Fab 02 , 2021.10 hours ago – 00:20 KYODO NEWS
YANGON – Myanmar’s military seized power in a coup on Monday and detained leader Aung San Suu Kyi and other government leaders, blocking the Southeast Asian country’s democratization less than a decade after its transition to civilian rule.
The military, which had directly ruled the country from 1962 to 2011, announced that the state of emergency will continue for one year and that the military chief, Senior Gen. Min Aung Hlaing, will lead during the period.
The military dismissed 24 people including ministers of Suu Kyi’s government and made 11 new appointments, according to military-affiliated news outlets.
It said a “free and fair multiparty general election” will be eventually be held, after which authority will be transferred to the winning party. It did not set a time frame for the polls, however.
A spokesman for the formerly ruling party said Suu Kyi, Myanmar President Win Myint and other senior party officials were detained by the military early in the morning. Suu Kyi was said to be held under house arrest in the capital Naypyitaw.
The tumultuous event came after the military and the main opposition Union Solidarity and Development Party alleged widespread fraud in last November’s general election that Suu Kyi’s party, the National League for Democracy, won decisively.
Former Vice President Myint Swe of the military-backed USDP, in his new position as acting president, issued a statement criticizing that election as unfree and unfair, even though observers from Japan and Western countries had found that not to be the case.
The NLD, in a statement, said Suu Kyi called on the public not to accept the coup and instead to firmly oppose it.
“The actions of the military are actions to put the country back under a dictatorship,” she was quoted as saying. “I urge people not to accept this, to respond and wholeheartedly to protest against the coup by the military.”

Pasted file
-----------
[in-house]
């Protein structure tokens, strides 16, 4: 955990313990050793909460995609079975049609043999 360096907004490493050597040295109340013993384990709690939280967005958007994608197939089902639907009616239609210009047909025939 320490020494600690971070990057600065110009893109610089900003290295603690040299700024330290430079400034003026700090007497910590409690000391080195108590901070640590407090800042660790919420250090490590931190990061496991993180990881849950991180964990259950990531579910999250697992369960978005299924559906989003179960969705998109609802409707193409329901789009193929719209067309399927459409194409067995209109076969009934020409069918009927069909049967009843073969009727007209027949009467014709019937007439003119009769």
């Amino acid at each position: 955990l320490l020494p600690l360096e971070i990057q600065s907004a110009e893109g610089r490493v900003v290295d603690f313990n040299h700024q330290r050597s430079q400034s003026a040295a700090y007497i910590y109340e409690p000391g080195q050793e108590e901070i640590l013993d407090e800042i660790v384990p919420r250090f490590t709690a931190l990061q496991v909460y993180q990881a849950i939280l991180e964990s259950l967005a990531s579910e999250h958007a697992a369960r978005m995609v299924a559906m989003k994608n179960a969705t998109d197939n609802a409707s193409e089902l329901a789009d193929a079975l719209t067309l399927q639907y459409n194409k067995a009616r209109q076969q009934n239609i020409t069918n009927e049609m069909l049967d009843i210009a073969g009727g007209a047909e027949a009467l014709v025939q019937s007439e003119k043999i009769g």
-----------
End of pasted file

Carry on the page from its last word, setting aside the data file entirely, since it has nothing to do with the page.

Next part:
In Naypyitaw, where parliament was scheduled to be convened on the Monday, armored cars lined the main street, armed soldiers in camouflage uniforms surrounded government facilities and parliament, and checkpoints were set up.
“We’re surrounded by military vehicles and soldiers and not allowed to go out,” one of the lawmakers inside told local media.
Elsewhere, residents rushed to supermarkets, banks and ATM machines, many of them driven by anxiety and despair at what lies ahead for the country.
State television was endlessly broadcasting recorded footage promoting military activities along with music.
The coup against the democratically elected government prompted alarm from the United States and other countries, with the White House calling for Suu Kyi’s release and warning of “action” unless the situation was reversed.
Japan’s top government spokesman Katsunobu Kato urged Myanmar to uphold democracy, telling reporters Tokyo sees it as important that the relevant parties “resolve the situation peacefully through dialogue and in line with the democratic process.”
The Association of Southeast Asian Nations, in a statement, recalled members’ shared goal of “adherence to the principles of democracy” and encouraged “the pursuance of dialogue, reconciliation and the return to normalcy in accordance with the will and interests of the people of Myanmar.”
A military spokesman last week did not rule out the possibility of a coup if alleged election irregularities were left unaddressed.
Parliament was supposed to convene Monday for the first time since the Nov. 8 general election, and an NLD-led government was supposed to be launched for a second time.
In the election, the NLD won 83 percent of the votes, capturing 396 of the 476 seats up for grabs. The USDP secured just 33 seats, down from slightly over 40 in the last election in 2015.